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Boeing Co. v. International Union

September 16, 2009

THE BOEING COMPANY, A DELAWARE CORPORATION, PLAINTIFF,
v.
INTERNATIONAL UNION, UNITED AUTOMOBILE, AEROSPACE AND AGRICULTURAL IMPLEMENT WORKERS OF AMERICA (UAW) AND ITS LOCALS 952 AND 1558, DEFENDANTS.



The opinion of the court was delivered by: Judge Robert W. Gettleman

MEMORANDUM OPINION AND ORDER

In February 2005 plaintiff Boeing Company ("Boeing") decided to sell its plants in Tulsa and McAlester, Oklahoma to a company now known as Spirit AeroSystems, Inc. ("Spirit"). The hourly production and maintenance employees at the two facilities are represented by defendant UAW pursuant to a collective bargaining agreement effective May 15, 2003 through October 14, 2007, renewable for one year periods thereafter (the "CBA"). To keep the workforce largely intact during the sale, Boeing urged its employees to apply for employment with Spirit before the sale closed on June 16, 2005.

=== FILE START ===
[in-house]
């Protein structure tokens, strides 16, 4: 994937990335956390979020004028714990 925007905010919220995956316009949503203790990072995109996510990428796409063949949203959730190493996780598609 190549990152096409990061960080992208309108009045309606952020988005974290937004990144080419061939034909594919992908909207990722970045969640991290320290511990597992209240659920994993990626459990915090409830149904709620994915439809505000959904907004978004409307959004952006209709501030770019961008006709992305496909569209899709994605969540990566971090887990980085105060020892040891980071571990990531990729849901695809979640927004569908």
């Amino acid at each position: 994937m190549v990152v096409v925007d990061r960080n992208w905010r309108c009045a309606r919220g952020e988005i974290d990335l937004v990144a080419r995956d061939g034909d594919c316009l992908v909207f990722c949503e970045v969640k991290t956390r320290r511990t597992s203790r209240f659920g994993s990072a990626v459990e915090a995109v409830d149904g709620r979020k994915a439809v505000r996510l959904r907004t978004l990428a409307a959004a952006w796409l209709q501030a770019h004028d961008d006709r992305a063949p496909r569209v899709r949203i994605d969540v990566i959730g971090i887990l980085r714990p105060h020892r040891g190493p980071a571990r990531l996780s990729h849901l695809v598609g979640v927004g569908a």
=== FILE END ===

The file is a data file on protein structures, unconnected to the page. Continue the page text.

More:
Spirit offered employment to 738 of the 795 bargaining unit employees at the two plants. Some employees elected to retire prior to or upon close of the sale, some elected not to apply for a position at Spirit, some employees who were offered jobs at Spirit elected not to take them, and some applied to Spirit but were not offered jobs.

Boeing classified and treated those employees who accepted employment at Spirit as "terminated due to divestiture." These employees continued to work at the same facility. Spirit recognized all accrued sick leave and vacation pay balances as well as their length of service with Boeing for purposes of sick leave and vacation pay accrued under Spirit's policies. Spirit recognized the employees' Boeing seniority and created a "mirror" pension plan to which Boeing transferred and froze the pension assets and liabilities from its plan for those employees hired by Spirit.

Boeing employees who did not apply to Spirit or did not accept Spirit's offers of employment were treated by Boeing as having quit and terminated. Employees who applied with Spirit but were not offered positions were treated by Boeing as having been "laid -off" and have been treated as such under the CBA.